La Jornada – Resuscitating the woolly mammoth, part of a strategy to combat climate change

In the isolated lands of Siberia you can not only appreciate the terrible reality of climate change, but also there has been a possible solution that goes back to the history of the planet before human civilization. It is a project that promises, one day, to bring back the mammoths as part of an effort to combat the most challenging of modern challenges.

On the outskirts of the remote town of Chersky, scientists Sergei and Nikita Zimov, father and son, have perfected their plan to combat climate change: the Pleistocene Park. Over the past 33 years, they and their patrons have slowly transformed the landscape in an attempt to restore the local ecology that existed in Pleistocene times. As a result, they have managed to condition an area of ​​160 square kilometers, where they hope to imitate the environment that existed many years ago, according to The Independent.

Some 25 meters below the ground, scientists have built a maze of tunnels and stairs. Going down, Nikita explained that permafrost – the frozen layer of soil in tundra regions – can be hundreds of meters thick and covers a quarter of the Northern Hemisphere. Despite its name, which suggests permanence, the reality is that it melts, damaging everything at its peak.

The remains of hundreds of animals and plants are buried there, which could be transformed into large amounts of potentially harmful emissions. The decomposition of organic matter releases greenhouse gases and the radius in which they are emitted only increases the world temperature further.

The Zimovs have transported bison, horses, reindeer, goats, and other herbivores from all over the world, all animals that once inhabited northern areas. His idea comes from a theory emerged after decades of research that suggests that flora and fauna in the Pleistocene epoch housed an ecosystem better suited to preserving the temperature of the permafrost than that of the forests found there today.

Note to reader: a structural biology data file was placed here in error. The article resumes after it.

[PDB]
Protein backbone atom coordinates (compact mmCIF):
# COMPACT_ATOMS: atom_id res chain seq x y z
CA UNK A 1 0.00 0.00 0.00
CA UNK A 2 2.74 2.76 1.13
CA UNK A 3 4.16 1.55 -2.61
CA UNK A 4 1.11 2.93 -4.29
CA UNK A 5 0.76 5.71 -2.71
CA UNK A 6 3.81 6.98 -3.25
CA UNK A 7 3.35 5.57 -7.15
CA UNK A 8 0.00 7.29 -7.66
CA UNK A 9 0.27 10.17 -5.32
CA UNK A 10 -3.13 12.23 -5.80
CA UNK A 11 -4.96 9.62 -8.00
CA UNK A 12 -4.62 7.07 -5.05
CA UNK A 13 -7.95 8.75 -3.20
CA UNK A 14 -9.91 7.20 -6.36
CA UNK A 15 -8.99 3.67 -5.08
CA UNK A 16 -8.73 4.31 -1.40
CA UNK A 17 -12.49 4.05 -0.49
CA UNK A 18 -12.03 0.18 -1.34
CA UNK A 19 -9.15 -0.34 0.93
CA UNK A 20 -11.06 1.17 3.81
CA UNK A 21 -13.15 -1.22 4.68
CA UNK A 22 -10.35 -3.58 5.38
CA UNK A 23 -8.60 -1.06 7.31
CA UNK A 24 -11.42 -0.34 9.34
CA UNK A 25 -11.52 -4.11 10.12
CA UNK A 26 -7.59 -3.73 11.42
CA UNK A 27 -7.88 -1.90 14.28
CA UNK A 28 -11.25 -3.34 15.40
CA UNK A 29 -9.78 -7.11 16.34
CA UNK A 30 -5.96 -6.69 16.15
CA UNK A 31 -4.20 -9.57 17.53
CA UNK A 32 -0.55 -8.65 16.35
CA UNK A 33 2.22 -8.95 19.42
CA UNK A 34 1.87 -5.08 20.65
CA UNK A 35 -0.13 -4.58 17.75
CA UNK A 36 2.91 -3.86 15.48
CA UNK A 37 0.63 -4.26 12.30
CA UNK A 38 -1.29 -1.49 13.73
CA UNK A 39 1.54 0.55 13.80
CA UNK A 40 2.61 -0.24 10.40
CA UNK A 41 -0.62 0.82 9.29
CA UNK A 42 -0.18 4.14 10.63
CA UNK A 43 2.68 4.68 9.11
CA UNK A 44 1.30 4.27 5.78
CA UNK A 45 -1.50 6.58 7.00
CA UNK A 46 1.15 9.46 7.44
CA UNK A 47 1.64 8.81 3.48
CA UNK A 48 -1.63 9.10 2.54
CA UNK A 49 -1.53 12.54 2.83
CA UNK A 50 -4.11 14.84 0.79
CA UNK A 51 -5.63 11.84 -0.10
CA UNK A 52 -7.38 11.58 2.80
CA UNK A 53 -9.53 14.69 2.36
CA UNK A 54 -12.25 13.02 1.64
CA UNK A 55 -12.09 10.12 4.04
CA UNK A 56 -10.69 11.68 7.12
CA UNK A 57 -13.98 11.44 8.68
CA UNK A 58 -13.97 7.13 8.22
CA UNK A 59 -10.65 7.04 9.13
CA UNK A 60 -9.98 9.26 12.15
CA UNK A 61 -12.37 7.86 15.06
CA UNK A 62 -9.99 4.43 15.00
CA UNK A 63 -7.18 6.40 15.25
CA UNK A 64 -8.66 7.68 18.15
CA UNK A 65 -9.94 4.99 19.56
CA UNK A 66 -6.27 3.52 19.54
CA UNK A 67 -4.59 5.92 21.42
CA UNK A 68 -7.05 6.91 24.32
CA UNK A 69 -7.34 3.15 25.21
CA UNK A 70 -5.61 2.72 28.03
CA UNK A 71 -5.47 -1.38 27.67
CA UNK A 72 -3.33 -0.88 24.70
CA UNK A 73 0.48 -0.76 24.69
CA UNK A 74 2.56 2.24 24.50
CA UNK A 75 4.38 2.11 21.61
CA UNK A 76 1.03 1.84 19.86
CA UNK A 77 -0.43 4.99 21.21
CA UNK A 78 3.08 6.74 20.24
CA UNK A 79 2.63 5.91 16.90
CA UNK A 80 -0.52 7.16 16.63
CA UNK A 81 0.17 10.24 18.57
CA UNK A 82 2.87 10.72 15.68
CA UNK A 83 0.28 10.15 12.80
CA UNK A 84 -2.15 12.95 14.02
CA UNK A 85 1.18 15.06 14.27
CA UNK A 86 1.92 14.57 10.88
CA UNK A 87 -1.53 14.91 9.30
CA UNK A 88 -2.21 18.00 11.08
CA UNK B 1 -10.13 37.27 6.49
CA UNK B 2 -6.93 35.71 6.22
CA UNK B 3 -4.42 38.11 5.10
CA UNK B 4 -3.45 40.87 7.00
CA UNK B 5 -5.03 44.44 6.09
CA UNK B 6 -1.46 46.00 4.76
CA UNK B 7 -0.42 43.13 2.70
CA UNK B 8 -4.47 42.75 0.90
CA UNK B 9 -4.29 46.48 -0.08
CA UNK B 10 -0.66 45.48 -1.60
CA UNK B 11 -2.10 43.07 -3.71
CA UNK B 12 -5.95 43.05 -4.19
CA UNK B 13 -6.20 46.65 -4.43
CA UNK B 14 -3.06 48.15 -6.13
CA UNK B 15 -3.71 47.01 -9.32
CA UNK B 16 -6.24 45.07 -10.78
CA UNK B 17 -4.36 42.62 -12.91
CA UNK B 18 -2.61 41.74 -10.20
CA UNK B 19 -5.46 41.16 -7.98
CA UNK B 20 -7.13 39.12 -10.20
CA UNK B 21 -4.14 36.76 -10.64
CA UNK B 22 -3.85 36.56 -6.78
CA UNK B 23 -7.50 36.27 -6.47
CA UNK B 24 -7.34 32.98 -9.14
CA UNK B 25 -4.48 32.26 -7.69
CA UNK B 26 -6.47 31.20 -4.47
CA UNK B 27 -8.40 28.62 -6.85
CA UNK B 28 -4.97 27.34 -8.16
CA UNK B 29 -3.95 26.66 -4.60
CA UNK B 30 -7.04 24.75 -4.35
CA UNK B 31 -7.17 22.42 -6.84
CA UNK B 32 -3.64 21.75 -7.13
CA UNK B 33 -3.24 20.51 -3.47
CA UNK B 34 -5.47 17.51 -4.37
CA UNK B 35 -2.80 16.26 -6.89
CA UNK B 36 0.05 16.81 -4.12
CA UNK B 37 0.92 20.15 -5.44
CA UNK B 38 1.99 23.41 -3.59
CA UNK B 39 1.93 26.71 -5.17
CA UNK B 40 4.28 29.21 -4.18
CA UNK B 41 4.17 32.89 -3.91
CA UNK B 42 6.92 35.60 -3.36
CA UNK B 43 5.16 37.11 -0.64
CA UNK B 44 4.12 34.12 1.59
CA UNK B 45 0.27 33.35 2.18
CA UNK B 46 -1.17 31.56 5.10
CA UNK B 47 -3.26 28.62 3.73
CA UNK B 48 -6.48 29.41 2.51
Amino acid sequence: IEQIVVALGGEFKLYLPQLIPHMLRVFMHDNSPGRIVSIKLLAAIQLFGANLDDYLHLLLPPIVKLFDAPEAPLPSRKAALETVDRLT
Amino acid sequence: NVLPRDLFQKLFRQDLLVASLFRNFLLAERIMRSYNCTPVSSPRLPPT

Insulating layer

With the disappearance of the animals in that area, the snow remained intact, creating, paradoxically, an insulating layer that protected the land from the harsh winter temperatures, while now that the area is not compacted, the permafrost could be melting at a higher range. fast.

Scientists have been working on testing this theory for some years. His park has around 150 animals, all chosen on purpose. The results obtained so far have caused his enthusiasm: the earth is holding more carbon in the places where animals live. Even grasslands are proving to be beneficial to the environment, pale grasses reflect sunlight, and their roots increase the storage of emissions. Mainly, they have found that the permafrost temperature in that area is 2.2 degrees Celsius cooler than average.

However, introducing goats and horses is not the Zimovs’ final plan. To return to its Pleistocene state, with all the advantages in emotions that this entails, his dream is to bring back the most representative animal of that environment: the woolly mammoth. These beasts “were the real permafrost engineers,” the scientists explained. Their anatomy and weight make them ideal for breaking ice, as well as removing bushes and trees.

In order to accomplish their goal, the scientists contacted the American geneticist George Church, a professor at Harvard University Medical School, who is already working on a way to recreate the woolly mammoth. His work has managed to raise around 15 million dollars, from investors around the world. However, in the best-case scenario, it would take up to 16 years to be able to reproduce a mammoth: four years to define the method, two years to polish the details, and 10 for the animal to grow to reproductive age.

The main technique used is called “multiplex editing”, in which hundreds of DNA modifications are made simultaneously, in order to change the architecture of the building blocks of life. Unlike fertilization in-vitro, In the case of mammoths, the fertilized eggs would be developed in artificial bellies, with the purpose of incubating the elephant embryos, which would help protect the already endangered population of Asian elephants from which development would start.

The challenges that researchers face are colossal. To make a significant difference to the environment, Nikita believes that 3 million square kilometers covered would be needed, largely by extending the current operation into Russian territory. According to the scientist, that park area would help retain one billion tons of carbon per year, the equivalent of 10 percent of current emissions.

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